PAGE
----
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Moorland Association response to RSPB 2016 Birdcrime report

1st November 2017

Amanda Anderson, director of the Moorland Association, said: “Thousands of people who are actively involved in grouse shooting fully wish to see the eradication of all forms of wildlife crime.

“These people are working day in, day out delivering a wide range of social, economic and environmental benefits – and this includes the conservation of a wide range of bird species.

“Any incident of bird of prey persecution is unacceptable and the full force of the law should be felt by those breaking it. The statistics in the latest report show that the number of such incidents continues to decline significantly and there has been a very substantial drop in incidents over the last five years. This is what we all want to see.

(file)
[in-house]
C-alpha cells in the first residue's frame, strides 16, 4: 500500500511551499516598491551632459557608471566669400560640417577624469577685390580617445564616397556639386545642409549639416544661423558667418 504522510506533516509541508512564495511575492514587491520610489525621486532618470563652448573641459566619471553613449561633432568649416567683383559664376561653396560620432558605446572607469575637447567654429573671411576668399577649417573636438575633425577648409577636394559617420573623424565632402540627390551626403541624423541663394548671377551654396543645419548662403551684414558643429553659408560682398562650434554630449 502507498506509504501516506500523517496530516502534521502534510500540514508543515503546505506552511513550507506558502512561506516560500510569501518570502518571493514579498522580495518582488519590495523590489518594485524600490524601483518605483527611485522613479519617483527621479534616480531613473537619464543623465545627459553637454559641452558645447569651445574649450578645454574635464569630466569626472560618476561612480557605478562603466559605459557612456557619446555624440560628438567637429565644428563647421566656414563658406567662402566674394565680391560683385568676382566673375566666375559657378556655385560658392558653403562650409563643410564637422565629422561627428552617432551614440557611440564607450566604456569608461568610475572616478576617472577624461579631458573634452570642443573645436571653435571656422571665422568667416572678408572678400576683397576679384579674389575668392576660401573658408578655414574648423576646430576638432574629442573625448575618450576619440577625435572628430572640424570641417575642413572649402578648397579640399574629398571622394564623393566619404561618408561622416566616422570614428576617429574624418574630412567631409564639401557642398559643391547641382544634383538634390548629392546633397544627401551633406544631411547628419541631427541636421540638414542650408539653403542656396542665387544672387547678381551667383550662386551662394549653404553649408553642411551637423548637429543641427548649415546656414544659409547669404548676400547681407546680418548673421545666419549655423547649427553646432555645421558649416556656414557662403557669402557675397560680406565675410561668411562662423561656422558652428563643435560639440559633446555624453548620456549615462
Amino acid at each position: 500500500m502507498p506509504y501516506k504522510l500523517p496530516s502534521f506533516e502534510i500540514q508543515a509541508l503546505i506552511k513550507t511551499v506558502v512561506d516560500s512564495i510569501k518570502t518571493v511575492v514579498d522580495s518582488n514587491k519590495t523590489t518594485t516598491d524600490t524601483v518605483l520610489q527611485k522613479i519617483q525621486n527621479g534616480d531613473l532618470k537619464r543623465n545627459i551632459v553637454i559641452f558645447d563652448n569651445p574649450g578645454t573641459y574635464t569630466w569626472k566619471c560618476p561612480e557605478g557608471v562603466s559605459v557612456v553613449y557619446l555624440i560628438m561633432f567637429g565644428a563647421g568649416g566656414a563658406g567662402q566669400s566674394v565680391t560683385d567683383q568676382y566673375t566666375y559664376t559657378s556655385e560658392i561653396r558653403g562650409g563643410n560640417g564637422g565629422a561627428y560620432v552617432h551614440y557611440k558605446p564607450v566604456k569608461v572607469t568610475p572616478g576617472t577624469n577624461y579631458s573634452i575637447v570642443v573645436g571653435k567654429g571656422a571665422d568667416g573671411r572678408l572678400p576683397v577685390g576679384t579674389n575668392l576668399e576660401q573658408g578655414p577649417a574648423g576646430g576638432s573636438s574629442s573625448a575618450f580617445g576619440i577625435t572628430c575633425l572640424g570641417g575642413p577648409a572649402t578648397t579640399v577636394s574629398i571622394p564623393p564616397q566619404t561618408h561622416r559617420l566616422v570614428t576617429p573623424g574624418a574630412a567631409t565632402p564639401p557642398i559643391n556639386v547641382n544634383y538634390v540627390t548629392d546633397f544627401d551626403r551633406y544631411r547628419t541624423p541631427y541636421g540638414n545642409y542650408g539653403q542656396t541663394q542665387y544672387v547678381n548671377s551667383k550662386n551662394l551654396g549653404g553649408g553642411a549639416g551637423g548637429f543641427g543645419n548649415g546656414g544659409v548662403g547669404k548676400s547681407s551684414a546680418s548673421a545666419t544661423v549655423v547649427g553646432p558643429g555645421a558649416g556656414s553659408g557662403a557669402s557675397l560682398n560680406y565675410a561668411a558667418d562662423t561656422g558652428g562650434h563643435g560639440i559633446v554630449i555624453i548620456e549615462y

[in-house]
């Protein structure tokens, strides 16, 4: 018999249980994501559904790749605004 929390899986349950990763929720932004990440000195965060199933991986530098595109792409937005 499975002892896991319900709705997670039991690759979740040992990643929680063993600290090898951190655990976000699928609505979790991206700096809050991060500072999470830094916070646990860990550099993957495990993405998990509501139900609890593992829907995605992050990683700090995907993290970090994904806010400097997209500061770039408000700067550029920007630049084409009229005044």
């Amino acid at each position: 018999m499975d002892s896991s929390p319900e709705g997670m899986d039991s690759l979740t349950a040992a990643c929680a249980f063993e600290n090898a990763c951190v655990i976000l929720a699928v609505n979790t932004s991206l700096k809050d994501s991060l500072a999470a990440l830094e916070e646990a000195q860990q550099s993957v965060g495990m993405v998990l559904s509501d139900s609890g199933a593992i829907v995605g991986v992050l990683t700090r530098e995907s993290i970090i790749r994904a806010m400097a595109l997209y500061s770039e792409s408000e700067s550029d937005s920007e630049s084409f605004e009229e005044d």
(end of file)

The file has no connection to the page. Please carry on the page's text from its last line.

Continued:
“Of course more can be done, particularly in the restoration of hen harrier population, and the best way to achieve progress is for people across the sector, including RSPB, to continue to work together constructively.”

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Did You Know?

75% of of the world’s remaining heather moorland is found in Britain – but this area declined alarmingly over the latter part of the last century. The Moorland Association was set up in 1986 to coordinate the efforts of moorland owners and managers to halt this loss, particularly in England and Wales.

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